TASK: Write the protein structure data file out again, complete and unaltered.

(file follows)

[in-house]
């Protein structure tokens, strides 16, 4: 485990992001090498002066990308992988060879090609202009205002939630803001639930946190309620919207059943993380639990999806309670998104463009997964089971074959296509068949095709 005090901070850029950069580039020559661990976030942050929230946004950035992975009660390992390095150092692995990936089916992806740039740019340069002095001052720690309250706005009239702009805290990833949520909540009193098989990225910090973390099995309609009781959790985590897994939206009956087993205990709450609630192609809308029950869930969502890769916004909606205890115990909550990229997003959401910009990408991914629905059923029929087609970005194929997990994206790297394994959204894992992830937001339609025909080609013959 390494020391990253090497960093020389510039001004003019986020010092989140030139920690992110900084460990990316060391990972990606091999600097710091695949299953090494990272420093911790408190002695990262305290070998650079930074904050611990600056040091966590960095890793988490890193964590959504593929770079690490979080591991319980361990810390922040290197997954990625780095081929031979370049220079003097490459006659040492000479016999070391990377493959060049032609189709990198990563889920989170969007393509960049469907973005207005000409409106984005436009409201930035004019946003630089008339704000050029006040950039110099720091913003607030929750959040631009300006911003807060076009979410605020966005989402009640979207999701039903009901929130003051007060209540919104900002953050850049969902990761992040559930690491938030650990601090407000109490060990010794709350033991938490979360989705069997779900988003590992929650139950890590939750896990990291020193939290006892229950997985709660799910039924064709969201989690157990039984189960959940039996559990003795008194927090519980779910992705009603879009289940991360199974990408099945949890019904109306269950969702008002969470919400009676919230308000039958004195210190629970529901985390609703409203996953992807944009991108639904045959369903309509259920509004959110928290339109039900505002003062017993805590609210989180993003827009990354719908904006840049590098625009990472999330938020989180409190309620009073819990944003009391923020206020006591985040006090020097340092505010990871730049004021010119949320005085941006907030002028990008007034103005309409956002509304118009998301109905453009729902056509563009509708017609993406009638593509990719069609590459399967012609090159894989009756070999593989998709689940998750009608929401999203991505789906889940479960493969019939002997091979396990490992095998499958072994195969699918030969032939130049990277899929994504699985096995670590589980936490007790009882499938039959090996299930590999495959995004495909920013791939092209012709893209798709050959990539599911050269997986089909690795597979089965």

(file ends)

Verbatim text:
[in-house]
């Protein structure tokens, strides 16, 4: 485990992001090498002066990308992988060879090609202009205002939630803001639930946190309620919207059943993380639990999806309670998104463009997964089971074959296509068949095709 005090901070850029950069580039020559661990976030942050929230946004950035992975009660390992390095150092692995990936089916992806740039740019340069002095001052720690309250706005009239702009805290990833949520909540009193098989990225910090973390099995309609009781959790985590897994939206009956087993205990709450609630192609809308029950869930969502890769916004909606205890115990909550990229997003959401910009990408991914629905059923029929087609970005194929997990994206790297394994959204894992992830937001339609025909080609013959 390494020391990253090497960093020389510039001004003019986020010092989140030139920690992110900084460990990316060391990972990606091999600097710091695949299953090494990272420093911790408190002695990262305290070998650079930074904050611990600056040091966590960095890793988490890193964590959504593929770079690490979080591991319980361990810390922040290197997954990625780095081929031979370049220079003097490459006659040492000479016999070391990377493959060049032609189709990198990563889920989170969007393509960049469907973005207005000409409106984005436009409201930035004019946003630089008339704000050029006040950039110099720091913003607030929750959040631009300006911003807060076009979410605020966005989402009640979207999701039903009901929130003051007060209540919104900002953050850049969902990761992040559930690491938030650990601090407000109490060990010794709350033991938490979360989705069997779900988003590992929650139950890590939750896990990291020193939290006892229950997985709660799910039924064709969201989690157990039984189960959940039996559990003795008194927090519980779910992705009603879009289940991360199974990408099945949890019904109306269950969702008002969470919400009676919230308000039958004195210190629970529901985390609703409203996953992807944009991108639904045959369903309509259920509004959110928290339109039900505002003062017993805590609210989180993003827009990354719908904006840049590098625009990472999330938020989180409190309620009073819990944003009391923020206020006591985040006090020097340092505010990871730049004021010119949320005085941006907030002028990008007034103005309409956002509304118009998301109905453009729902056509563009509708017609993406009638593509990719069609590459399967012609090159894989009756070999593989998709689940998750009608929401999203991505789906889940479960493969019939002997091979396990490992095998499958072994195969699918030969032939130049990277899929994504699985096995670590589980936490007790009882499938039959090996299930590999495959995004495909920013791939092209012709893209798709050959990539599911050269997986089909690795597979089965």